Author: Philippa Gregory
Publisher: Simon & Schuster Adult Publishing Group (October 18, 2011)
Source: Received from publisher via Crazy Book Tours
Book description from Amazon:
Passion. Danger. Witchcraft . . .
The Lady of the Rivers is #1 New York Times bestselling author Philippa Gregory’s remarkable story of Jacquetta, Duchess of Bedford, a woman who navigated a treacherous path through the battle lines in the Wars of the Roses.
Descended from Melusina, the river goddess, Jacquetta always has had the gift of second sight. As a child visiting her uncle, she met his prisoner, Joan of Arc, and saw her own power reflected in the young woman accused of witchcraft. They share the mystery of the tarot card of the wheel of fortune before Joan is taken to a horrific death at the hands of the English rulers of France. Jacquetta understands the danger for a woman who dares to dream.
Jacquetta is married to the Duke of Bedford, English regent of France, and he introduces her to a mysterious world of learning and alchemy. Her only friend in the great household is the duke’s squire Richard Woodville, who is at her side when the duke’s death leaves her a wealthy young widow. The two become lovers and marry in secret, returning to England to serve at the court of the young King Henry VI, where Jacquetta becomes a close and loyal friend to his new queen.
The Woodvilles soon achieve a place at the very heart of the Lancaster court, though Jacquetta can sense the growing threat from the people of England and the danger of royal rivals. Not even their courage and loyalty can keep the House of Lancaster on the throne. Henry the king slides into a mysterious sleep; Margaret the queen turns to untrustworthy favorites for help; and Richard, Duke of York, threatens to overturn the whole kingdom for his rival dynasty.
Jacquetta fights for her king, her queen, and for her daughter Elizabeth for whom Jacquetta can sense an extraordinary and unexpected future: a change of fortune, the throne of England, and the white rose of York.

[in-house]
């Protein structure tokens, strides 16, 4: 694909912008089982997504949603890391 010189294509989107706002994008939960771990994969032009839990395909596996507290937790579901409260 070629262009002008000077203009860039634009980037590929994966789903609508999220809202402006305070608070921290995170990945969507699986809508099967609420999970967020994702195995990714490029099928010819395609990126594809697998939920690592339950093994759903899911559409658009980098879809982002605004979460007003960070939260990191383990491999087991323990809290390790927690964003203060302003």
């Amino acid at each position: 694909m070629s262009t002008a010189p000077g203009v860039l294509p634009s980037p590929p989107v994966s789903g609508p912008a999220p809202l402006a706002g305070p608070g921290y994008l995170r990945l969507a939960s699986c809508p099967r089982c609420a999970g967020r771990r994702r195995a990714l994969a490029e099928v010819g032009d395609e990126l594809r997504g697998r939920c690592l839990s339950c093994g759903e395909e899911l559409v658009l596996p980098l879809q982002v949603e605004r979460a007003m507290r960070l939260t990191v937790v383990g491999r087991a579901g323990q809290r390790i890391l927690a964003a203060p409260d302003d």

A sweeping, powerful story rich in passion and legend and drawing on years of research, The Lady of the Rivers tells the story of the real-life mother of the white queen.
I think reading the history companion book (The Women of the Cousins' War: The Duchess, the Queen and the King's Mother) to the series a few weeks ago before reading this book helped me to have a better appreciation for Jacquetta. Personally, it helps me to know the history behind the story when I read historical fiction. I devoured Gregory's Tudors series and that was because there is so much written about Henry VIII. After reading the companion book, I was actually very interested in reading more about Jacquetta's life because she was present throughout so many events during her time and definitely had an impact on history even though she wasn't one of the main players, but more on the sidelines.
To be honest, I was not a huge Jacquetta fan while reading The White Queen. I did not have much of a liking for all the magic and witchcraft because it added a fantastical element to the story that aren't usually present in historical fiction books. I have to say I liked that Gregory kept that part of the story to more of a minimum this go around. It was present, but not as intertwined throughout the story as much as the first one.
I enjoyed reading about her relationship with Richard. They went through so many trials and tribulations and it really deepens their relationship together for me. It helps me to understand why she was never the same without him.
Jacquetta was a lady-in-waiting for Queen Margaret of Anjou and I found that part fascinating. I was hoping that Gregory would write a book from the perspective of Margaret of Anjou (because her life was also very interesting from what I've read) and this book pretty much fulfills that desire since Jacquetta had a special friendship with her even though that changes as the king's health deteriorates.
I think this book will be well-liked by Gregory fans. Even though I think this book lacked a little depth at times (maybe because Jacquetta is very present in The White Queen or maybe because so little is written about these women), it is still very well-written and an enjoyable read. I liked that it ended right where The White Queen starts. Can't wait for the next ones, The White Princess and The Kingmaker's Daughters!
4 out of 5 stars